Monday, February 15, 2021

LiDAR 3D modelling caves and bunkers


I continued my earlier underground tests with iPhone 12 Pro's LiDAR sensor and software. This time I started testing the 3D modelling software. Can we produce an accurate 3D model of a cave using these sensors and software?

I was wondering if the new sensors are toys for caving, good for nothing? Revolution about to happen? Or something in between? Has anyone else looked at these? 

Here are some test shots from my initial trials. The first is from the Högberget cave in Kirkkonummi: a photo, a 3D model generated by the "Polycam" App. Well, it is a video of model spinning around, but one can also get the full model out in various formats. The second one is another Polycam 3D model from a post-WW2 era Soviet bunker blown up in Porkkala in 1956.

Early observations: pretty interesting stuff, in many ways spectacular results. But also difficult to go from "nice first video" to "complete result that I can use". Even if one tries hard there's bound to be holes in walls or missing parts. Could perhaps be improved with better software or user. Perhaps more fundamentally, the phone sensors have a range of only 5 meters, and I think maybe in practice less. That may of course be enough for the Finnish caves 🙂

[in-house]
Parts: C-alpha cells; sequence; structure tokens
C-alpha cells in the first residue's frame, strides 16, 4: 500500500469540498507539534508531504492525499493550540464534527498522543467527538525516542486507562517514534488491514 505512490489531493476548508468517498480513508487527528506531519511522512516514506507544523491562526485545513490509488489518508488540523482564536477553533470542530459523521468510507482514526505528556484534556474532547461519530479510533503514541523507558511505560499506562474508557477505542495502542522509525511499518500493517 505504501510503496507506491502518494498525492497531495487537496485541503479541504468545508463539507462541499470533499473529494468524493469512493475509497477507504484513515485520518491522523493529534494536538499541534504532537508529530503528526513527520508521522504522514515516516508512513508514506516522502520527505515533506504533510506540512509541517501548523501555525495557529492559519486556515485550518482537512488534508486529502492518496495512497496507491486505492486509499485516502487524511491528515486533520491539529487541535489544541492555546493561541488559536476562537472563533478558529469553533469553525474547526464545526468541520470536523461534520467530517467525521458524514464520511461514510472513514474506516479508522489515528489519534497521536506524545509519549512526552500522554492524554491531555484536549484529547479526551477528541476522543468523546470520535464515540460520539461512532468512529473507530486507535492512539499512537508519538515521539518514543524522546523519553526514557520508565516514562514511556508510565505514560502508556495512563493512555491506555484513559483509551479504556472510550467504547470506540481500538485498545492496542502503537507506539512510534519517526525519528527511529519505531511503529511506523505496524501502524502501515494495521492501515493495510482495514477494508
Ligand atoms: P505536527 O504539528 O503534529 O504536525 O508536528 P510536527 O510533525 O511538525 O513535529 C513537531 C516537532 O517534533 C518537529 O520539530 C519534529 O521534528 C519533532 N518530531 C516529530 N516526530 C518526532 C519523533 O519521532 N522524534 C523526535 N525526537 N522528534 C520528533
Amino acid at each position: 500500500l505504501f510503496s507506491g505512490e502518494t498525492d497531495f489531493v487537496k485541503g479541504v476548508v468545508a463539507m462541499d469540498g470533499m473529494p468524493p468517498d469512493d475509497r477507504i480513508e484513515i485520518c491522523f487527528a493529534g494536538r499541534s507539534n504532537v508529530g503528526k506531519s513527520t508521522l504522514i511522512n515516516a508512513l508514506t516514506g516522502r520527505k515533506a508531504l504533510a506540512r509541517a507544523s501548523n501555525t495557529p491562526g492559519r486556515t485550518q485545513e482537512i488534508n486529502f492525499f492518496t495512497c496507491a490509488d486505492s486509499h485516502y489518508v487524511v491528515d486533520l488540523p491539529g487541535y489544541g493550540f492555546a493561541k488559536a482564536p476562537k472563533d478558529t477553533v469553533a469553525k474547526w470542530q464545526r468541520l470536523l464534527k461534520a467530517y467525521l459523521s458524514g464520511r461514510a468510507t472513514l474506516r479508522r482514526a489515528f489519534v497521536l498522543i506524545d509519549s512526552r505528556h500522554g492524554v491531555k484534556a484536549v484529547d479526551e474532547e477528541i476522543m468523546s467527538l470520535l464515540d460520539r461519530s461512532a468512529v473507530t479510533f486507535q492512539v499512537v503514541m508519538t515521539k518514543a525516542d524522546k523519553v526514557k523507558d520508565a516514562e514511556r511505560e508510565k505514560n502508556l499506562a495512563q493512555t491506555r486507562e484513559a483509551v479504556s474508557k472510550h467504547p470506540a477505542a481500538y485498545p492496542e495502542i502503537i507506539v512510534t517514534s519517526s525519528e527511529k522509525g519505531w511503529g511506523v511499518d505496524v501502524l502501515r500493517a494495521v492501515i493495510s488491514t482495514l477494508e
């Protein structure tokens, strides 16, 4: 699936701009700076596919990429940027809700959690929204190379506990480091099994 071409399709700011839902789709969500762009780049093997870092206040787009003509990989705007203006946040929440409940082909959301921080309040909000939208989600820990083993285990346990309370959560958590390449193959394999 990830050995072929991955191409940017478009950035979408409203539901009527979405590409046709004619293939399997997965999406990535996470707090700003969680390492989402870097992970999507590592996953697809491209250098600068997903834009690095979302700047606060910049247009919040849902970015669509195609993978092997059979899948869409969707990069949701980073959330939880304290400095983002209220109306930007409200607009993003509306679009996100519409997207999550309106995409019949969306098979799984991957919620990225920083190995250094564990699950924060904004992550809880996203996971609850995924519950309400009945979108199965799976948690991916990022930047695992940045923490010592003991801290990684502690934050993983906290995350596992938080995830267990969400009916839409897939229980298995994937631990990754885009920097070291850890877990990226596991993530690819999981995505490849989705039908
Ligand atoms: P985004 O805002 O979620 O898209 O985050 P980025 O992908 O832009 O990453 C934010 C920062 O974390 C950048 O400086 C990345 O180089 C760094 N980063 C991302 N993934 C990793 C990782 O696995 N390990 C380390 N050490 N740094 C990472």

I've seen some videos of 3D models and cave point clouds, done with more professional equipment of course. Where are we on that, what can that equipment do, how do the more consumer grade things compare? What would be the 3D equivalent of the Disto X, some years into the future?

I tested a few different applications, but the one that I like best so far is Polycam. You can get video review of the model out of the free version of the app, but the full version can export a dozen formats, from OBJ, PTS, PLY, DAE, USDZ, STL, etc.

Högberget model:

Bunker model:

Read more urban exploration stories from theurbanexplorer.net, and other underground stories from planetcaver.net. Read the full Planetskier series at planetskier.net, or all blog articles from Blogspot or TGR. Photos and text (c) 2021 by Jari Arkko and Jarmo Ruuth. All rights reserved.


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